Tuesday, 7 June 2011

Blackfriars - London Assembly votes tomorrow. Conservative response implies: It's just as important to drive fast as create safe crossings.

Tomorrow, London's Assembly Members vote on a motion tabled by Jenny Jones of the Green Party asking the Mayor to reconsider his decision to raise the speed limit at the north of Blackfriars Bridge - a junction used by tens of thousands of pedestrians and cyclists every day. Last week, yet another cyclist was knocked off her bike on Blackfriars as she tried to turn towards the station and you can review her comments in this video here.

The 20mph recommendation is just one measure to try and undo an insane scheme delivered by Transport for London to turn the junction into a motorway, for fear of slowing down motor vehicle speeds. This, despite the fact, that motor vehicles on this junction are outnumbered by pedestrians and cyclists. There are more cyclists here than private motor vehicles and taxis combined at both rush hours.

Even without Conservative support, the motion could easily be passed, 14 votes to 11, if all assembly members vote as predicted. We know that the Labour and LibDem Assembly Members support the motion and Val Shawcross of Labour and Caroline Pidgeon of the LibDems have both been extremely vocal about the point that Blackfriars is representative of Transport for London's agenda is all about making life more convenient for motoring and less convenient for people walking or cycling.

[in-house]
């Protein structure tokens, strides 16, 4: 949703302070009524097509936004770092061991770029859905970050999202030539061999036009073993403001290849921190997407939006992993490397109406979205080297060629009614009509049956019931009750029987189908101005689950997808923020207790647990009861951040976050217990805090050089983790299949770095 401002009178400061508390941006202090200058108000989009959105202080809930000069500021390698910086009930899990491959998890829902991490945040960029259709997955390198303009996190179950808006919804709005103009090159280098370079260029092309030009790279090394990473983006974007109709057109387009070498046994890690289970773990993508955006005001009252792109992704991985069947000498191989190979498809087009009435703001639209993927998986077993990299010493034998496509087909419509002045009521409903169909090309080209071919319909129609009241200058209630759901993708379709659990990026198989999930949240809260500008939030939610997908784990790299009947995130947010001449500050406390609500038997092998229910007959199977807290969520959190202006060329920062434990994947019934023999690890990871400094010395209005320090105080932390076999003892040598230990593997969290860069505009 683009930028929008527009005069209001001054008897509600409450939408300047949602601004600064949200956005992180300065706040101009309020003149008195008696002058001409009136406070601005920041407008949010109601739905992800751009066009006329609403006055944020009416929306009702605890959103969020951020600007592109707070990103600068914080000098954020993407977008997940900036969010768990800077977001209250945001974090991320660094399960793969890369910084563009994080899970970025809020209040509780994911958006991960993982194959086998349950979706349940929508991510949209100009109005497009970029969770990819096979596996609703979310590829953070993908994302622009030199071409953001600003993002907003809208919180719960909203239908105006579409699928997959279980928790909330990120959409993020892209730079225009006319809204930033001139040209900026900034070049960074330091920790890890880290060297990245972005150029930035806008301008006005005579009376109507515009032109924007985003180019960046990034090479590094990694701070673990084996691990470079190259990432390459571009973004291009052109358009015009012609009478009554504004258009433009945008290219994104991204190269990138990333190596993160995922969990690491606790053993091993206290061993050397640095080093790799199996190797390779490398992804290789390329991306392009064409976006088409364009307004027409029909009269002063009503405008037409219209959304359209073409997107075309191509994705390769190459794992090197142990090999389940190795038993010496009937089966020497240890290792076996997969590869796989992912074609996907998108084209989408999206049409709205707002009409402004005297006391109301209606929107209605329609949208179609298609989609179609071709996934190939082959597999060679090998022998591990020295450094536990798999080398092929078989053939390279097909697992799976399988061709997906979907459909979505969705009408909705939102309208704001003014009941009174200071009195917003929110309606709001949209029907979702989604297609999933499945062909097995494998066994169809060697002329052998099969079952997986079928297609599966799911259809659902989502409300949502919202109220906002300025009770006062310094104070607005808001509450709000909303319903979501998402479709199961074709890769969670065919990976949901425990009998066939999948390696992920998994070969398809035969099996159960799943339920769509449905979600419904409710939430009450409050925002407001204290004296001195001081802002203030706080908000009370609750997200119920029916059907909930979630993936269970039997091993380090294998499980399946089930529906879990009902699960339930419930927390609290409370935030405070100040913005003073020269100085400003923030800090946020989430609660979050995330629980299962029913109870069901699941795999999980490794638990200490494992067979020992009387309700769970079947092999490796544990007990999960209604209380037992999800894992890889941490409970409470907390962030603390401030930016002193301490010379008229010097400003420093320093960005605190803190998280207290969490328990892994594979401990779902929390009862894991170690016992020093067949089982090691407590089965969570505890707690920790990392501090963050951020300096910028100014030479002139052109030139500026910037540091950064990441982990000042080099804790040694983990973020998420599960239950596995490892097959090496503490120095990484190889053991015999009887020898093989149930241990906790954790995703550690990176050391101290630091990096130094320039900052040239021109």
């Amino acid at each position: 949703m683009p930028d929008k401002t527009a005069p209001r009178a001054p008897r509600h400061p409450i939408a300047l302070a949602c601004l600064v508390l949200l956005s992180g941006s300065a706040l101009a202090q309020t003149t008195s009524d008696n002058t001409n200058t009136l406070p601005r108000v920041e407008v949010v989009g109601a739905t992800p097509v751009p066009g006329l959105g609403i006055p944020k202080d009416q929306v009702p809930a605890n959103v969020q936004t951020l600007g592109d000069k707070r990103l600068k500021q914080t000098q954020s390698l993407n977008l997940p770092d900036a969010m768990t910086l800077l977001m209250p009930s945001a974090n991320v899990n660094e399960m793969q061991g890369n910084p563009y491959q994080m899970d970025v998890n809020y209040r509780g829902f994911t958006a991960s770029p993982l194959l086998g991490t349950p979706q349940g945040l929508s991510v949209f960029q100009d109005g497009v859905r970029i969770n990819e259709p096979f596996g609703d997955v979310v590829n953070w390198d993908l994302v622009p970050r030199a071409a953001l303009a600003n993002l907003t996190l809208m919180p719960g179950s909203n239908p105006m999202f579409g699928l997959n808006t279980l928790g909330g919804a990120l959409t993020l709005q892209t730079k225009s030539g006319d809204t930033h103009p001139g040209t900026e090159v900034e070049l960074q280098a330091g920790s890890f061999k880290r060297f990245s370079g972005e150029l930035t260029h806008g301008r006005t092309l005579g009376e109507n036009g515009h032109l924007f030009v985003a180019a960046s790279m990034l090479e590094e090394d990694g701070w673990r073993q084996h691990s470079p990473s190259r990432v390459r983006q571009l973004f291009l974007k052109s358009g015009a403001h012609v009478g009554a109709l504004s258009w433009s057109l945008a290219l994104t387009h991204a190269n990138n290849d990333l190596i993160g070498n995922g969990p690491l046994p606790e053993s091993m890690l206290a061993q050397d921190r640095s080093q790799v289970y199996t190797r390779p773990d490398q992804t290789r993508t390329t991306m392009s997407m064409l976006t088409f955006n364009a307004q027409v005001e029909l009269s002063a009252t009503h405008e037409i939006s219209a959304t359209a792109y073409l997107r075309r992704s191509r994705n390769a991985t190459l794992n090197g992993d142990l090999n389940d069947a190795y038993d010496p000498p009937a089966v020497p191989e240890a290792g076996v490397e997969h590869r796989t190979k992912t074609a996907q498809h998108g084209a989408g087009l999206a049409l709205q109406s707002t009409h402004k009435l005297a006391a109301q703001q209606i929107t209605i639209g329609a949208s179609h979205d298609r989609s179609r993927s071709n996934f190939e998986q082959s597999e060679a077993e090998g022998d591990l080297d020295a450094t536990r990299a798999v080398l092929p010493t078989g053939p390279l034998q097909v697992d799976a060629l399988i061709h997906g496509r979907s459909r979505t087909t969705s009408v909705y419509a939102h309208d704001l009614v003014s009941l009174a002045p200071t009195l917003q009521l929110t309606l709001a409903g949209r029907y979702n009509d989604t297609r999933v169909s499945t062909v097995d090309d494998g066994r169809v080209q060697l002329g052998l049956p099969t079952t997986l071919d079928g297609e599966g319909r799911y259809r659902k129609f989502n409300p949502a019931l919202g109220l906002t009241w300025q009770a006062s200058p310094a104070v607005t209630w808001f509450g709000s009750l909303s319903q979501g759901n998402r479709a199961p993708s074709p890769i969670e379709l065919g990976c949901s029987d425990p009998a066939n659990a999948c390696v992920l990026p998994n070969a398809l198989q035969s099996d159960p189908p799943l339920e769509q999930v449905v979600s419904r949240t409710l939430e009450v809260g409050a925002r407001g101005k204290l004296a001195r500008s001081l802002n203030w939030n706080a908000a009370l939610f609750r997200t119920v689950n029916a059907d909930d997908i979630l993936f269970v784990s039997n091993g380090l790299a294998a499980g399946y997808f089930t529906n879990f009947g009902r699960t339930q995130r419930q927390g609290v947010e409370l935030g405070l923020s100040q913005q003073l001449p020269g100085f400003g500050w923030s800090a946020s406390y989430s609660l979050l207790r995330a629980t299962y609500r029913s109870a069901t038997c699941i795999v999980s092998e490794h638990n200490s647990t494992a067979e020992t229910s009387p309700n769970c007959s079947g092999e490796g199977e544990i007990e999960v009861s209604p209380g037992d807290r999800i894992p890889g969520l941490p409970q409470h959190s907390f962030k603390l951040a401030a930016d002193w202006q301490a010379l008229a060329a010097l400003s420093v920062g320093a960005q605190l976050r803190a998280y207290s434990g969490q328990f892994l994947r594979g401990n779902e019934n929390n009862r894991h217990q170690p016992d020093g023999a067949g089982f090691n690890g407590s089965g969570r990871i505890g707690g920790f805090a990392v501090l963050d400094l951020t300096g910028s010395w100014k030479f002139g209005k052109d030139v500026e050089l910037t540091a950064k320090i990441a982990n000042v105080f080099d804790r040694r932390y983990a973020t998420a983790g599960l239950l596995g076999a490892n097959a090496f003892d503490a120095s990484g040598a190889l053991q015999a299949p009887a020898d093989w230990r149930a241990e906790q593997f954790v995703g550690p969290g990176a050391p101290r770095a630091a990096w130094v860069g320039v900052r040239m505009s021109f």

Last week, twitter followers reported that even the Richard Barmbrook would be voting in support of Jenny Jones's motion. Barnbrook is the former BNP and now independent Assembly Member. That could make it 15 votes to 11. In my opinion, the Conservatives in London are beginning to look a bit out of touch on the issue of safety for London's pedestrians and cyclists.

Richard Tracey, Conservative Member of the London Assembly Transport Committee gives some insight to what the Conservative party line looks like in an email to some of his Wandsworth constituents recently: